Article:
Scientists Develop Genetically Modified Cyborg DragonFlies That Can Be Controlled By A Remote


Long gone are the times when cyborgs were only seen in sci-fi movies. After the use of driven insects, like cyborg cockroaches and locusts, cyborg sniffer dogs, the latest research in micro UAVs has managed to control real life dragonflies and turn then into mini surveillance robots!

Researchers from the Charles Stark Draper Laboratory and the Howard Hughes Medical Institute (HHMI) have successfully designed a robotic system that can take control of a living dragonfly. The project DragonflEye can be fitted like a backpack on the dragonfly, which allows the engineers to steer it remotely and perform tasks which any impressive robot would envy, like delivering payloads, conducting reconnaissance and even guiding the pollination process.

The astonishing technology is called optrodes that work like little, flexible fiber optic cables. These cables are inserted directly into the dragonfly’s nerve cord, which can then direct the insect at a sub-millimeter scale using light signals. Thus, it steers the insect just like a remote-controlled drone.

The DragonflEye system laid flat before they’re fitted to a live dragonfly (Credit: Charles Stark Draper Laboratory)

The HHMI team has also created genetically modified dragonflies which use steering neurons to respond to light and allow commands to be issued by sending pulses of light from the optrodes. The whole system can fit on the dragonfly’s back and is precise enough to only fire desired neurons without affecting other insects around it.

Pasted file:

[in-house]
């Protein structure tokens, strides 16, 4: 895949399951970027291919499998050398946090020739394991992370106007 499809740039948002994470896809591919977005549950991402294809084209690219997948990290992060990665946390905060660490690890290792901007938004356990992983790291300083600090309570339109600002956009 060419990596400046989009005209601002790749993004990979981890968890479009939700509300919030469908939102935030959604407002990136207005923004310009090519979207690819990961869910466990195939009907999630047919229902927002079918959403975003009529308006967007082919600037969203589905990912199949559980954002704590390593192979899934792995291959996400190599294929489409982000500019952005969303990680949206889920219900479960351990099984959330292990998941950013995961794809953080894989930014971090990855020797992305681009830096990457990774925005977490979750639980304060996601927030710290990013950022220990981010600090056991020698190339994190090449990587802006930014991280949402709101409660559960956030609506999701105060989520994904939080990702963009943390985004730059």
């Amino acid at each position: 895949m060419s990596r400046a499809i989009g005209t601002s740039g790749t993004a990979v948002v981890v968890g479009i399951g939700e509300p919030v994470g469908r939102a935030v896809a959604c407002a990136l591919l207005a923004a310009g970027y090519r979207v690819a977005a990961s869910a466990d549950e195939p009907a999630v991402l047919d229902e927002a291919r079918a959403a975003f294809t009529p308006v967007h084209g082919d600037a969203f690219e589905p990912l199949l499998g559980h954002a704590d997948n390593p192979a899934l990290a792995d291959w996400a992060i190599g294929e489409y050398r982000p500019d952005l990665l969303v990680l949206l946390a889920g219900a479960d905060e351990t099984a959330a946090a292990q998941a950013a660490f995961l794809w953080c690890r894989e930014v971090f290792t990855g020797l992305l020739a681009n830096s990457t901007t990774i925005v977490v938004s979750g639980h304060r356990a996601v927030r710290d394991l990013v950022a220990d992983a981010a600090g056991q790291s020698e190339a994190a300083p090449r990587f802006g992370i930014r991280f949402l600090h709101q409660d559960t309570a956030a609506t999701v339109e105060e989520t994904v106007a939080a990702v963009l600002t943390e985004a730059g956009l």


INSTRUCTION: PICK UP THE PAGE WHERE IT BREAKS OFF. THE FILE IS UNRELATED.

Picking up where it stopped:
Jesse J. Wheeler, the project’s principal investigator, talked about this novel invention,

“DragonflEye is a totally new kind of micro-aerial vehicle that’s smaller, lighter and stealthier than anything else that’s manmade. This system pushes the boundaries of energy harvesting, motion sensing, algorithms, miniaturization and optogenetics, all in a system small enough for an insect to wear.”

The cyborg is now put up for use in the military realm for reconnaissance or stealth operations, but the system also has the potential to serve in a public-focused domain. For example, the daunting threat to our food supply triggered by the declining bee populations could be halted by fitting the system on honeybees and monitoring their health and migration patterns to create better pollination environment. The optrodes can also have applications in the human brain and lead to a new world of targeted therapies.

Wheeler adds,

“Someday these same tools could advance medical treatments in humans, resulting in more effective therapies with fewer side effects. Our flexible optrode technology provides a new solution to enable miniaturized diagnostics, safely access smaller neural targets and deliver higher precision therapies.”

What are your thoughts on the incredible optrodes system? Comment below!


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